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From The Socialist newspaper, 1 June 2011

Government plans for the NHS: Privatisation and world class profits!

A review of The Plot Against the NHS by Colin Leys and Stewart Player

Roger Davey, Unison health service group executive, personal capacity
Marching against NHS cuts and privatisation - protest by Royal College of Nurses (RCN) in 2006, photo Paul Mattsson

Marching against NHS cuts and privatisation - protest by Royal College of Nurses (RCN) in 2006, photo Paul Mattsson   (Click to enlarge)

Some on the political left believe that, despite all its betrayals, Labour still retains more of a commitment to the NHS than the Tories. However, a reading of the excellent new book The Plot Against the NHS by Colin Leys and Stewart Player quickly dispels this illusion.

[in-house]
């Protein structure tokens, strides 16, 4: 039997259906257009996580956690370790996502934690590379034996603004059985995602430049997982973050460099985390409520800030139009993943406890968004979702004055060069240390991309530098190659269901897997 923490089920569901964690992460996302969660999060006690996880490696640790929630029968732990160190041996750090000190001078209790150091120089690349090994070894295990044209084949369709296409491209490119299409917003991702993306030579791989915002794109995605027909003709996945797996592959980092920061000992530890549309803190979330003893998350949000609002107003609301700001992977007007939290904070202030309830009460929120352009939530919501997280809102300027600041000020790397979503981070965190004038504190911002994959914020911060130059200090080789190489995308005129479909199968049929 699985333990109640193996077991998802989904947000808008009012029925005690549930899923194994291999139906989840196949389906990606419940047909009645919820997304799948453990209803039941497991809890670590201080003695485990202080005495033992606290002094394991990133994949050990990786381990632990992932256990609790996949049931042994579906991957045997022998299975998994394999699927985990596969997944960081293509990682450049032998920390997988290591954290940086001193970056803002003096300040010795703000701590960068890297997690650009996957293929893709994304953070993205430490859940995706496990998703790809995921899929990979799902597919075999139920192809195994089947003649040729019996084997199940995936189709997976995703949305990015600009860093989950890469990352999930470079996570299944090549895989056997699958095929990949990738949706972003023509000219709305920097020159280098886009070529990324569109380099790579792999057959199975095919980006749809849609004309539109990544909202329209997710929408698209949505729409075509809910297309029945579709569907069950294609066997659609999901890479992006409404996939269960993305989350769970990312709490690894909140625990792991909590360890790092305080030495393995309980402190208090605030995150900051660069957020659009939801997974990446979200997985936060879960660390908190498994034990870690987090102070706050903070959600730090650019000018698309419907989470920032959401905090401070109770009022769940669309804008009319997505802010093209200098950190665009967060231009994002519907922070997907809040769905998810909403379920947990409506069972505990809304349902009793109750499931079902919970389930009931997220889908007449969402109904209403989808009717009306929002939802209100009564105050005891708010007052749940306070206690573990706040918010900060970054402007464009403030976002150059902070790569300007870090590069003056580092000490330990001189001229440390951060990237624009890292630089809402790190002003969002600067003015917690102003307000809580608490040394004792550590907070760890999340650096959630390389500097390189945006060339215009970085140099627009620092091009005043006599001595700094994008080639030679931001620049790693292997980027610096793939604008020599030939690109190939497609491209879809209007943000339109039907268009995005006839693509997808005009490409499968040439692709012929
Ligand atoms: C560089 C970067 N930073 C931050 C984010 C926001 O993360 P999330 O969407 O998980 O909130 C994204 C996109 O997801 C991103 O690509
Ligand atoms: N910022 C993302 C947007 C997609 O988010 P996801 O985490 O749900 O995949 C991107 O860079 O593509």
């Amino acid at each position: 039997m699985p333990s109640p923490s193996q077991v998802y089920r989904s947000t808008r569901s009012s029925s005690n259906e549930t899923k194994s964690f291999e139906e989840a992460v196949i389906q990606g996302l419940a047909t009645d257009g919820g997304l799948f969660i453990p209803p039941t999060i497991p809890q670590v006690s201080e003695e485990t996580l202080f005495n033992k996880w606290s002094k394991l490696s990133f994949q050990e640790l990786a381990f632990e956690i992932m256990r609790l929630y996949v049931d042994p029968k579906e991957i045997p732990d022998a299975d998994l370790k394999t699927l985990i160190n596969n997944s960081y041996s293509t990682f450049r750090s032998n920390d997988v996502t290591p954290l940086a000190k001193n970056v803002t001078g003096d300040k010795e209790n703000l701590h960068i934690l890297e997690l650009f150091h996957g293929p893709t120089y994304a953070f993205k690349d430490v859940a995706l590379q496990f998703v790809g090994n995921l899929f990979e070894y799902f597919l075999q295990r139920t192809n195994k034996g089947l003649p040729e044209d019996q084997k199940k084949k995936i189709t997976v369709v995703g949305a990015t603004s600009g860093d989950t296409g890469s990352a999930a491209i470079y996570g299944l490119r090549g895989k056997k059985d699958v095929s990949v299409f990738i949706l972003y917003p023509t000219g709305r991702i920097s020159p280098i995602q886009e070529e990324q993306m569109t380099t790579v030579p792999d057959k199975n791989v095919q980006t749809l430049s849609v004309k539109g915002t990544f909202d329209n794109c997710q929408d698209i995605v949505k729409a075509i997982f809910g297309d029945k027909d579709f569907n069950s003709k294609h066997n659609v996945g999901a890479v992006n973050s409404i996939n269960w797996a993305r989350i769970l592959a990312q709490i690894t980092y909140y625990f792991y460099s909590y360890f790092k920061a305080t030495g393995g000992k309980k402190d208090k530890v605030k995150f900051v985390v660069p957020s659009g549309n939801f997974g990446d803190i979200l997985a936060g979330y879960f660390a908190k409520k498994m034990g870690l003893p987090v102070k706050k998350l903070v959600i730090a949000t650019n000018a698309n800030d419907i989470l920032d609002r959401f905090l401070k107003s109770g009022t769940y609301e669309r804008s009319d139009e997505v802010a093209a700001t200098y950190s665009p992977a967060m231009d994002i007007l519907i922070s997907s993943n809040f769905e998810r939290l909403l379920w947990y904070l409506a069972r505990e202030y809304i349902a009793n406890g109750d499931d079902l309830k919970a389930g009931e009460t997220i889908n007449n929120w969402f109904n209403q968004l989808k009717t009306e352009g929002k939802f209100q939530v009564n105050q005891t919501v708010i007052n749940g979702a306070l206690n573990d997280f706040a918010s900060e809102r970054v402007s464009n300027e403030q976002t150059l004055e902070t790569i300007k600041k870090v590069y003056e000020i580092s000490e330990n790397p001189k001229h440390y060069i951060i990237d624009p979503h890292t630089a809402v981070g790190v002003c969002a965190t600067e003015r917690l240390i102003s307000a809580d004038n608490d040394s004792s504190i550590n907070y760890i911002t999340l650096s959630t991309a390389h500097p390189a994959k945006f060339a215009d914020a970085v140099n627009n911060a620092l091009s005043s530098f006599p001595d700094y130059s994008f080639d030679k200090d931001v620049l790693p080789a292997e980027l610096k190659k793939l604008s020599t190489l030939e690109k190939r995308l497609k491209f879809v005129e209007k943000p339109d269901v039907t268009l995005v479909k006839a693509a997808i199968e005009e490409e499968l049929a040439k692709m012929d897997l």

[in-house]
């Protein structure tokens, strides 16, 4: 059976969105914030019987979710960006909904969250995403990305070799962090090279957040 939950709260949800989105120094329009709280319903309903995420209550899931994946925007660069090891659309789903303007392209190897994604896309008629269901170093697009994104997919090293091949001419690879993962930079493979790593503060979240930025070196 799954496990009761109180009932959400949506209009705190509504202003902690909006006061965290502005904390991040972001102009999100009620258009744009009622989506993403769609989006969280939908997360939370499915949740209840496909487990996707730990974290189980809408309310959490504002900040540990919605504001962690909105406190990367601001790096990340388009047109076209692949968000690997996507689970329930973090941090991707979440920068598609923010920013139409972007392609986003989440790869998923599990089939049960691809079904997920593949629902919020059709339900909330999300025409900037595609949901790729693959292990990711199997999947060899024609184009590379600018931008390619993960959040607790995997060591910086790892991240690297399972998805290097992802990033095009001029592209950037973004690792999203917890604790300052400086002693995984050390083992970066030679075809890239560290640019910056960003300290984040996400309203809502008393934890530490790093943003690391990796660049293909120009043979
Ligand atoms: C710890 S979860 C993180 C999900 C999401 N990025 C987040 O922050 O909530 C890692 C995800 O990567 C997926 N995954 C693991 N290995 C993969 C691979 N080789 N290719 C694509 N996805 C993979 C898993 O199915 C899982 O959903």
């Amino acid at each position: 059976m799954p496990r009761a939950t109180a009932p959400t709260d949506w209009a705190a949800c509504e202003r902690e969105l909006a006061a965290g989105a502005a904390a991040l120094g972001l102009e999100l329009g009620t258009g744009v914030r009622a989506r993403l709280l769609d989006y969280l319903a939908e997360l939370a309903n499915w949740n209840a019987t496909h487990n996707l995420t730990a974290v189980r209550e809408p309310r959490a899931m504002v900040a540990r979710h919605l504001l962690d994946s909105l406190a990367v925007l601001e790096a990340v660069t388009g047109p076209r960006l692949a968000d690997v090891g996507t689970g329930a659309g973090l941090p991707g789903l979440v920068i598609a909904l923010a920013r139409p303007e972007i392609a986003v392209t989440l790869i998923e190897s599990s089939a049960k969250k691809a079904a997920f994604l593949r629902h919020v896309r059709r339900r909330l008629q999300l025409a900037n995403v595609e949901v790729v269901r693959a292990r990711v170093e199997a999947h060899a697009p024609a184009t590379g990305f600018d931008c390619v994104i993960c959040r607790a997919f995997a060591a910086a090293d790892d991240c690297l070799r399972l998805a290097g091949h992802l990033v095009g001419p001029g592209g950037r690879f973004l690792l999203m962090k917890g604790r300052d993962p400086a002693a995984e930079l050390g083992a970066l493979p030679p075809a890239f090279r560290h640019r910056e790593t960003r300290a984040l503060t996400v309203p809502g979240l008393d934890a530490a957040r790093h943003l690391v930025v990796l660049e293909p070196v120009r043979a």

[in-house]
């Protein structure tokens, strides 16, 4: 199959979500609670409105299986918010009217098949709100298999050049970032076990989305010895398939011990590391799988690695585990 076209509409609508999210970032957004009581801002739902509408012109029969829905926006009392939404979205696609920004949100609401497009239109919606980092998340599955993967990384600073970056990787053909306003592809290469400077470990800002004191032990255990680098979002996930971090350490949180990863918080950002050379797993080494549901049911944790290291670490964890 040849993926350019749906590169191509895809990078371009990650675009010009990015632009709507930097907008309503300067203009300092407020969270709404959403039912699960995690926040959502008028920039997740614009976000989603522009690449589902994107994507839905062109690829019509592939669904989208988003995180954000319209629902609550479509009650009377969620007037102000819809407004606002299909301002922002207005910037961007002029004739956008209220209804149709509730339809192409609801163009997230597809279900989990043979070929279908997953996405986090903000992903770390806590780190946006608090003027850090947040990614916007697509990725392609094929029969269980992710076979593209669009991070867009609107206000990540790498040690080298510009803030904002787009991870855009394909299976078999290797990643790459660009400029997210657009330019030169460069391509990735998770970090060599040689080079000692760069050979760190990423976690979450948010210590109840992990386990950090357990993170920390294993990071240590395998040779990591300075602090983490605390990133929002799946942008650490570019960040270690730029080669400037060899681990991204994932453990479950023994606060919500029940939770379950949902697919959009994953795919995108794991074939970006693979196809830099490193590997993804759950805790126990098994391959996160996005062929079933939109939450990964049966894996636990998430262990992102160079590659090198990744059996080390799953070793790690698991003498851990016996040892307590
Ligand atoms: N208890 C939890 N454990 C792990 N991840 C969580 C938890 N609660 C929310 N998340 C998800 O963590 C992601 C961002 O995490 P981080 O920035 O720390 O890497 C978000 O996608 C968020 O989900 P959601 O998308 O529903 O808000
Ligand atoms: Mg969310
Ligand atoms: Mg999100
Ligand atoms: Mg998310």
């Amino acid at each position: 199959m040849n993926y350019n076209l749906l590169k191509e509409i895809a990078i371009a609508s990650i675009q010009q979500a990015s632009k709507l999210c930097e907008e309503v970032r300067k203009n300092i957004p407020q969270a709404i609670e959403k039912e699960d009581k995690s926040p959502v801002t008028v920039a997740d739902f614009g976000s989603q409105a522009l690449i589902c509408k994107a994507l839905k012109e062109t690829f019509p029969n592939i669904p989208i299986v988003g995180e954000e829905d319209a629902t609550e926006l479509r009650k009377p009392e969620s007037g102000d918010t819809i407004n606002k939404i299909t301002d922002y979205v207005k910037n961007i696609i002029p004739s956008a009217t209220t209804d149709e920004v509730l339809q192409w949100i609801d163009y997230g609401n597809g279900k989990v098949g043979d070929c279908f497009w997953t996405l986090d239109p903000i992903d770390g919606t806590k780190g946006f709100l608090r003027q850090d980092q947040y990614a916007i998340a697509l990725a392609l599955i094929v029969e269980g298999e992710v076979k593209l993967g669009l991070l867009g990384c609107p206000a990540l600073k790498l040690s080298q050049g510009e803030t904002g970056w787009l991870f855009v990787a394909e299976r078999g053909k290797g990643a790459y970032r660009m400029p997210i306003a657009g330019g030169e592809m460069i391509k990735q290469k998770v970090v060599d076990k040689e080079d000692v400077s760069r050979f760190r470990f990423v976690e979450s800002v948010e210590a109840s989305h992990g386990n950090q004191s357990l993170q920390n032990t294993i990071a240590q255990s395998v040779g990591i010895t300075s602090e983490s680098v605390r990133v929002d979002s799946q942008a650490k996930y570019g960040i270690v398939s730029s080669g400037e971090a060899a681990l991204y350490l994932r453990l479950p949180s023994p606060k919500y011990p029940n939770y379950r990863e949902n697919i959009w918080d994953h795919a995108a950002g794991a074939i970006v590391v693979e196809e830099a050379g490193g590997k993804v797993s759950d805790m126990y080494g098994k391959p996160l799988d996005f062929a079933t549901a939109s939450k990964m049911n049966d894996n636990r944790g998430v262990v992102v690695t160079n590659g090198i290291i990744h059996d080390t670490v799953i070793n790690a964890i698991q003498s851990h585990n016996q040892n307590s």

The authors demonstrate that the government's Health and Social Care Bill is not a negation, but a continuation of Labour's policies. You're left wondering whether there is any difference at all between them and the Tories, or even, on some issues, the Republicans in the USA!

The book concentrates on developments within the service since 2000, showing how every Labour government reform and policy had the aim of turning health care into a commodity and a source of profit. The authors argue this was done covertly, with the government hiding behind euphemisms such as 'choice', 'world class commissioning', and 'patient-centred care', when what they really meant was privatisation, marketisation and world class profits!

Tory privatisation

Marching against NHS cuts and privatisation - protest by Royal College of Nurses (RCN) in 2006, photo Paul Mattsson

Marching against NHS cuts and privatisation - protest by Royal College of Nurses (RCN) in 2006, photo Paul Mattsson   (Click to enlarge)

The privatisation of the NHS started with the contracting out of cleaning services under the Thatcher government. Between 1981 and 1994 non-clinical employment in the NHS fell from 500,000 to 200,000 as a result of privatisation. A reduction that has had deadly and predictable consequences for hospital hygiene.